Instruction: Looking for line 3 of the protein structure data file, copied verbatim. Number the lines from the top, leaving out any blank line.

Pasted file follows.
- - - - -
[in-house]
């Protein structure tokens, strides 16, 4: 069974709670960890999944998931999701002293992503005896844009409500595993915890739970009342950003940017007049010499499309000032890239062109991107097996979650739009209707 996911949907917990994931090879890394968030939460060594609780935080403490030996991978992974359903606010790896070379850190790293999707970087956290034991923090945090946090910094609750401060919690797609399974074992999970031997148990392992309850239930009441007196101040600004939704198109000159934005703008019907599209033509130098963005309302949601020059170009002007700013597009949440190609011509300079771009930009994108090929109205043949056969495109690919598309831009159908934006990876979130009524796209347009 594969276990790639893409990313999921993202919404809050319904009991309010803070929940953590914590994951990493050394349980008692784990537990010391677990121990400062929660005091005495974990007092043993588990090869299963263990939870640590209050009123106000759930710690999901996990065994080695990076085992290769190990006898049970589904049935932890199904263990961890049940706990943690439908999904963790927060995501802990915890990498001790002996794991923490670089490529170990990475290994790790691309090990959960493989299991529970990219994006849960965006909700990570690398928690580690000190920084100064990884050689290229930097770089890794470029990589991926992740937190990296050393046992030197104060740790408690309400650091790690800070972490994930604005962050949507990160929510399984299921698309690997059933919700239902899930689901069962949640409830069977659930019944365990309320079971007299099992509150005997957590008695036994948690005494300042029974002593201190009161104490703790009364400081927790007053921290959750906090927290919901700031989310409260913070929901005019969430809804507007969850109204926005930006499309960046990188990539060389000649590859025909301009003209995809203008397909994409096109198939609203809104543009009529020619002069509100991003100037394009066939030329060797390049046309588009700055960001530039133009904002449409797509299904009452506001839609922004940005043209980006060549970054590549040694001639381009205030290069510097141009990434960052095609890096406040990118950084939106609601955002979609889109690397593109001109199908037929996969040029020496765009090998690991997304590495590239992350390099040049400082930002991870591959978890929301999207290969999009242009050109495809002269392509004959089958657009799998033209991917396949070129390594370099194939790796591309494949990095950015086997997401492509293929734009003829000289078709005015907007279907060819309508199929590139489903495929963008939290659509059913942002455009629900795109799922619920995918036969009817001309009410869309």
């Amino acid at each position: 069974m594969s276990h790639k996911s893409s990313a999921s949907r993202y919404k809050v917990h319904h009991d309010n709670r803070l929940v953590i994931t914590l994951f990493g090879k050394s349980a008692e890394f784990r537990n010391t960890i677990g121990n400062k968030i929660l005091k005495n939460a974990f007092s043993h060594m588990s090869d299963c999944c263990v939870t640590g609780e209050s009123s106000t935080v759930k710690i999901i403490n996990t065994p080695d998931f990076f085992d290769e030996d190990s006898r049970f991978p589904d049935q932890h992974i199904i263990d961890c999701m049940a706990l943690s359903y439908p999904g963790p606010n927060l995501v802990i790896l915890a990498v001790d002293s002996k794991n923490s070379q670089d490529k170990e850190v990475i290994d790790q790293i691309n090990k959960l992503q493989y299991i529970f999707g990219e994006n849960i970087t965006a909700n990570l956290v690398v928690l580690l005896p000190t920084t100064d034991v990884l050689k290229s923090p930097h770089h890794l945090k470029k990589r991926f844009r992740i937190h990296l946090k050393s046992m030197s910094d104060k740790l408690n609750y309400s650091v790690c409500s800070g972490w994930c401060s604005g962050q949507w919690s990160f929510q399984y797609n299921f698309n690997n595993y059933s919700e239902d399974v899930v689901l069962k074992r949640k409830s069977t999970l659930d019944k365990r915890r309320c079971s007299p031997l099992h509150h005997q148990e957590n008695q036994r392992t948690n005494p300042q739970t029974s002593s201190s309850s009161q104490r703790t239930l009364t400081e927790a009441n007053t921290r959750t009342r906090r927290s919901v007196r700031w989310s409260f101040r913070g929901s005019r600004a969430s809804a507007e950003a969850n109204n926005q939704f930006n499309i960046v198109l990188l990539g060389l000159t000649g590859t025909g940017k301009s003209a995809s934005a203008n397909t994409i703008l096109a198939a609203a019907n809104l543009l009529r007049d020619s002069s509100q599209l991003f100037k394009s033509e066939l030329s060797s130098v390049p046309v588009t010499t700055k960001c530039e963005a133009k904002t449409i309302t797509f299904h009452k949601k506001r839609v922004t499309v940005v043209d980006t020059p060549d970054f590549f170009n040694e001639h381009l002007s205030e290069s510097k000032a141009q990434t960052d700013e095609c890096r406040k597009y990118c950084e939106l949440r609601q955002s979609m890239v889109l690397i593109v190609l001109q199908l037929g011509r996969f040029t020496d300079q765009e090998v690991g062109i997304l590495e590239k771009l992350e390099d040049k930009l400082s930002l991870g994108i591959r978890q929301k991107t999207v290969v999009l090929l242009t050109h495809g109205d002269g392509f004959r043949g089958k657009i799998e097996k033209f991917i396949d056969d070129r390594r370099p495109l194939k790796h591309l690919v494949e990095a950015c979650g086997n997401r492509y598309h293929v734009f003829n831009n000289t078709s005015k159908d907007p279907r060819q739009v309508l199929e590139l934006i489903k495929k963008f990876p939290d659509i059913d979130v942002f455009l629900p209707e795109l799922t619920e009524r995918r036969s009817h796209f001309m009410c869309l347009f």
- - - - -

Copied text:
């Amino acid at each position: 069974m594969s276990h790639k996911s893409s990313a999921s949907r993202y919404k809050v917990h319904h009991d309010n709670r803070l929940v953590i994931t914590l994951f990493g090879k050394s349980a008692e890394f784990r537990n010391t960890i677990g121990n400062k968030i929660l005091k005495n939460a974990f007092s043993h060594m588990s090869d299963c999944c263990v939870t640590g609780e209050s009123s106000t935080v759930k710690i999901i403490n996990t065994p080695d998931f990076f085992d290769e030996d190990s006898r049970f991978p589904d049935q932890h992974i199904i263990d961890c999701m049940a706990l943690s359903y439908p999904g963790p606010n927060l995501v802990i790896l915890a990498v001790d002293s002996k794991n923490s070379q670089d490529k170990e850190v990475i290994d790790q790293i691309n090990k959960l992503q493989y299991i529970f999707g990219e994006n849960i970087t965006a909700n990570l956290v690398v928690l580690l005896p000190t920084t100064d034991v990884l050689k290229s923090p930097h770089h890794l945090k470029k990589r991926f844009r992740i937190h990296l946090k050393s046992m030197s910094d104060k740790l408690n609750y309400s650091v790690c409500s800070g972490w994930c401060s604005g962050q949507w919690s990160f929510q399984y797609n299921f698309n690997n595993y059933s919700e239902d399974v899930v689901l069962k074992r949640k409830s069977t999970l659930d019944k365990r915890r309320c079971s007299p031997l099992h509150h005997q148990e957590n008695q036994r392992t948690n005494p300042q739970t029974s002593s201190s309850s009161q104490r703790t239930l009364t400081e927790a009441n007053t921290r959750t009342r906090r927290s919901v007196r700031w989310s409260f101040r913070g929901s005019r600004a969430s809804a507007e950003a969850n109204n926005q939704f930006n499309i960046v198109l990188l990539g060389l000159t000649g590859t025909g940017k301009s003209a995809s934005a203008n397909t994409i703008l096109a198939a609203a019907n809104l543009l009529r007049d020619s002069s509100q599209l991003f100037k394009s033509e066939l030329s060797s130098v390049p046309v588009t010499t700055k960001c530039e963005a133009k904002t449409i309302t797509f299904h009452k949601k506001r839609v922004t499309v940005v043209d980006t020059p060549d970054f590549f170009n040694e001639h381009l002007s205030e290069s510097k000032a141009q990434t960052d700013e095609c890096r406040k597009y990118c950084e939106l949440r609601q955002s979609m890239v889109l690397i593109v190609l001109q199908l037929g011509r996969f040029t020496d300079q765009e090998v690991g062109i997304l590495e590239k771009l992350e390099d040049k930009l400082s930002l991870g994108i591959r978890q929301k991107t999207v290969v999009l090929l242009t050109h495809g109205d002269g392509f004959r043949g089958k657009i799998e097996k033209f991917i396949d056969d070129r390594r370099p495109l194939k790796h591309l690919v494949e990095a950015c979650g086997n997401r492509y598309h293929v734009f003829n831009n000289t078709s005015k159908d907007p279907r060819q739009v309508l199929e590139l934006i489903k495929k963008f990876p939290d659509i059913d979130v942002f455009l629900p209707e795109l799922t619920e009524r995918r036969s009817h796209f001309m009410c869309l347009f």